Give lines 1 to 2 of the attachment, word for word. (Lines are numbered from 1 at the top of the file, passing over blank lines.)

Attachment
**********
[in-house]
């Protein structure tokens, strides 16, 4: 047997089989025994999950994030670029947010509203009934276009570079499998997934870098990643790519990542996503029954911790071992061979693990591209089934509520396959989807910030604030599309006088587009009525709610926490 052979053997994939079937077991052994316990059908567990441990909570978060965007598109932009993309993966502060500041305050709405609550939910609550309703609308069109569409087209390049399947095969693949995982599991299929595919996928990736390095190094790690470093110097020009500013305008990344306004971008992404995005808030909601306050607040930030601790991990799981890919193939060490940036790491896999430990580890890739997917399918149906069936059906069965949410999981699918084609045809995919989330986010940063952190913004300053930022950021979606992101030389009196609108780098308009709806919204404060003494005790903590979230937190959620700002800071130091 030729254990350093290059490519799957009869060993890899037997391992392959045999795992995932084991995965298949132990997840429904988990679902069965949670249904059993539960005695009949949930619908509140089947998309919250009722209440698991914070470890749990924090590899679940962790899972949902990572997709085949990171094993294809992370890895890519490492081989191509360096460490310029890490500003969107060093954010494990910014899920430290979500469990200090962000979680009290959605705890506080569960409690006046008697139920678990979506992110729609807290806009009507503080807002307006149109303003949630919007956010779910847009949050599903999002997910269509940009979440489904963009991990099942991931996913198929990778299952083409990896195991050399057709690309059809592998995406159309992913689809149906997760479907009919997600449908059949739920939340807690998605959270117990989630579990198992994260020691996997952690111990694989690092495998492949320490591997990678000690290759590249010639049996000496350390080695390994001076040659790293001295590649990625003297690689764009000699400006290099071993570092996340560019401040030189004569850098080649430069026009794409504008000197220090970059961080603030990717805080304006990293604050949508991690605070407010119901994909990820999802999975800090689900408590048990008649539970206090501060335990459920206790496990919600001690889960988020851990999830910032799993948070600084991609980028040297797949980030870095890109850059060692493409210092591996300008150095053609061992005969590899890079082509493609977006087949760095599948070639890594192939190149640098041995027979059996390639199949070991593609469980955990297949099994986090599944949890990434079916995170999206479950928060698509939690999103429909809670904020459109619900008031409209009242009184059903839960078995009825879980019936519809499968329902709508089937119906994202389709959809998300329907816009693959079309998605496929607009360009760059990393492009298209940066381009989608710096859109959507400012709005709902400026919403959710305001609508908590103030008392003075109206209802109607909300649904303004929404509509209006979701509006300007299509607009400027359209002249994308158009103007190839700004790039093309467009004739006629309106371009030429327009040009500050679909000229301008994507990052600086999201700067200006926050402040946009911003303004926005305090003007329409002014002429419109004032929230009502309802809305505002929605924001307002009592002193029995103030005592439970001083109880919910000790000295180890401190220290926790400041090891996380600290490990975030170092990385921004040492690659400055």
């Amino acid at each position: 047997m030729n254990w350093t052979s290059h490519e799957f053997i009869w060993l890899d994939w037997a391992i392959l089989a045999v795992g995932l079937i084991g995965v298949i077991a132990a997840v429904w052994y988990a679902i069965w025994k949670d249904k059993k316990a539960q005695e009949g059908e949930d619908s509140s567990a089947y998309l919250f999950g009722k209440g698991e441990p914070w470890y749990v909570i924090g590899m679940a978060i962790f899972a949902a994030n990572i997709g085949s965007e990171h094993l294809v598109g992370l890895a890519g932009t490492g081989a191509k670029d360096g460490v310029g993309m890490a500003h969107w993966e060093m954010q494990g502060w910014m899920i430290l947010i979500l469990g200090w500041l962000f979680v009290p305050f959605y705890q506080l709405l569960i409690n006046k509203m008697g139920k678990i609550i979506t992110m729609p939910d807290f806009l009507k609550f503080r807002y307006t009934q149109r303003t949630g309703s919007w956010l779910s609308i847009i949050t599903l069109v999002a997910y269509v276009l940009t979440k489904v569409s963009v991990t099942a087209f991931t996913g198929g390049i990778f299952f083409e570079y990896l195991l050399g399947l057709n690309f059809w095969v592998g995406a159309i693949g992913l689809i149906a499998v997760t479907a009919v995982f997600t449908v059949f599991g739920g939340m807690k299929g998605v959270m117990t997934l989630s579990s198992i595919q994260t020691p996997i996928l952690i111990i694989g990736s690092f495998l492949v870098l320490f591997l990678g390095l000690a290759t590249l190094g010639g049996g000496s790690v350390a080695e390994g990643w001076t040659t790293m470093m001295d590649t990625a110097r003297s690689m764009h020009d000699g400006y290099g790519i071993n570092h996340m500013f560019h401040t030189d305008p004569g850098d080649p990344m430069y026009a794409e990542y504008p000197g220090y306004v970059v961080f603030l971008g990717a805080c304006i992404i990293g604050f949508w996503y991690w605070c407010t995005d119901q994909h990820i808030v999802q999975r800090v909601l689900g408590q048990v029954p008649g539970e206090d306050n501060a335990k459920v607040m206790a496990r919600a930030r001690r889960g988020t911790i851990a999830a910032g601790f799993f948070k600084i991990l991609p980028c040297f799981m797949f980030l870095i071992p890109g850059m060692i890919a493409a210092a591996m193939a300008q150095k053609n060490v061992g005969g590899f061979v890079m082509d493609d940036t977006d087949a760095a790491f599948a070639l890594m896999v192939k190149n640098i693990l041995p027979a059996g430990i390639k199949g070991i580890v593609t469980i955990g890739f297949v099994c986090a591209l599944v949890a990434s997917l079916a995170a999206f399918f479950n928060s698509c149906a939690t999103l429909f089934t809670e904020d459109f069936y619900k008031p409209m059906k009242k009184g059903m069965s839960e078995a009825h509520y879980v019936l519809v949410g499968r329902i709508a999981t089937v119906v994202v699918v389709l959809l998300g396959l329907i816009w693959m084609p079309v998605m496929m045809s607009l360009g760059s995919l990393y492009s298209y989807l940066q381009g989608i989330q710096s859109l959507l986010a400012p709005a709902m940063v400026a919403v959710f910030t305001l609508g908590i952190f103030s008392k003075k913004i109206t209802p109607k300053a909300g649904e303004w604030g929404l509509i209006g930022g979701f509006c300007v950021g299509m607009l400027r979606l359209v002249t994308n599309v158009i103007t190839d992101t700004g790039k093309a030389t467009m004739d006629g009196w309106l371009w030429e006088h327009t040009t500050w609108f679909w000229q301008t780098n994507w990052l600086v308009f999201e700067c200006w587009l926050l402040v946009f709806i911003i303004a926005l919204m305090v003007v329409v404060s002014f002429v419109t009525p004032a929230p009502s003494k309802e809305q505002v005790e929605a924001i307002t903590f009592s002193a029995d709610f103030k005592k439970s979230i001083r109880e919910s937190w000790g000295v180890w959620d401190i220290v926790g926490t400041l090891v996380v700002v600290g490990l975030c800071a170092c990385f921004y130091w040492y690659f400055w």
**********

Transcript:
[in-house]
């Protein structure tokens, strides 16, 4: 047997089989025994999950994030670029947010509203009934276009570079499998997934870098990643790519990542996503029954911790071992061979693990591209089934509520396959989807910030604030599309006088587009009525709610926490 052979053997994939079937077991052994316990059908567990441990909570978060965007598109932009993309993966502060500041305050709405609550939910609550309703609308069109569409087209390049399947095969693949995982599991299929595919996928990736390095190094790690470093110097020009500013305008990344306004971008992404995005808030909601306050607040930030601790991990799981890919193939060490940036790491896999430990580890890739997917399918149906069936059906069965949410999981699918084609045809995919989330986010940063952190913004300053930022950021979606992101030389009196609108780098308009709806919204404060003494005790903590979230937190959620700002800071130091 030729254990350093290059490519799957009869060993890899037997391992392959045999795992995932084991995965298949132990997840429904988990679902069965949670249904059993539960005695009949949930619908509140089947998309919250009722209440698991914070470890749990924090590899679940962790899972949902990572997709085949990171094993294809992370890895890519490492081989191509360096460490310029890490500003969107060093954010494990910014899920430290979500469990200090962000979680009290959605705890506080569960409690006046008697139920678990979506992110729609807290806009009507503080807002307006149109303003949630919007956010779910847009949050599903999002997910269509940009979440489904963009991990099942991931996913198929990778299952083409990896195991050399057709690309059809592998995406159309992913689809149906997760479907009919997600449908059949739920939340807690998605959270117990989630579990198992994260020691996997952690111990694989690092495998492949320490591997990678000690290759590249010639049996000496350390080695390994001076040659790293001295590649990625003297690689764009000699400006290099071993570092996340560019401040030189004569850098080649430069026009794409504008000197220090970059961080603030990717805080304006990293604050949508991690605070407010119901994909990820999802999975800090689900408590048990008649539970206090501060335990459920206790496990919600001690889960988020851990999830910032799993948070600084991609980028040297797949980030870095890109850059060692493409210092591996300008150095053609061992005969590899890079082509493609977006087949760095599948070639890594192939190149640098041995027979059996390639199949070991593609469980955990297949099994986090599944949890990434079916995170999206479950928060698509939690999103429909809670904020459109619900008031409209009242009184059903839960078995009825879980019936519809499968329902709508089937119906994202389709959809998300329907816009693959079309998605496929607009360009760059990393492009298209940066381009989608710096859109959507400012709005709902400026919403959710305001609508908590103030008392003075109206209802109607909300649904303004929404509509209006979701509006300007299509607009400027359209002249994308158009103007190839700004790039093309467009004739006629309106371009030429327009040009500050679909000229301008994507990052600086999201700067200006926050402040946009911003303004926005305090003007329409002014002429419109004032929230009502309802809305505002929605924001307002009592002193029995103030005592439970001083109880919910000790000295180890401190220290926790400041090891996380600290490990975030170092990385921004040492690659400055």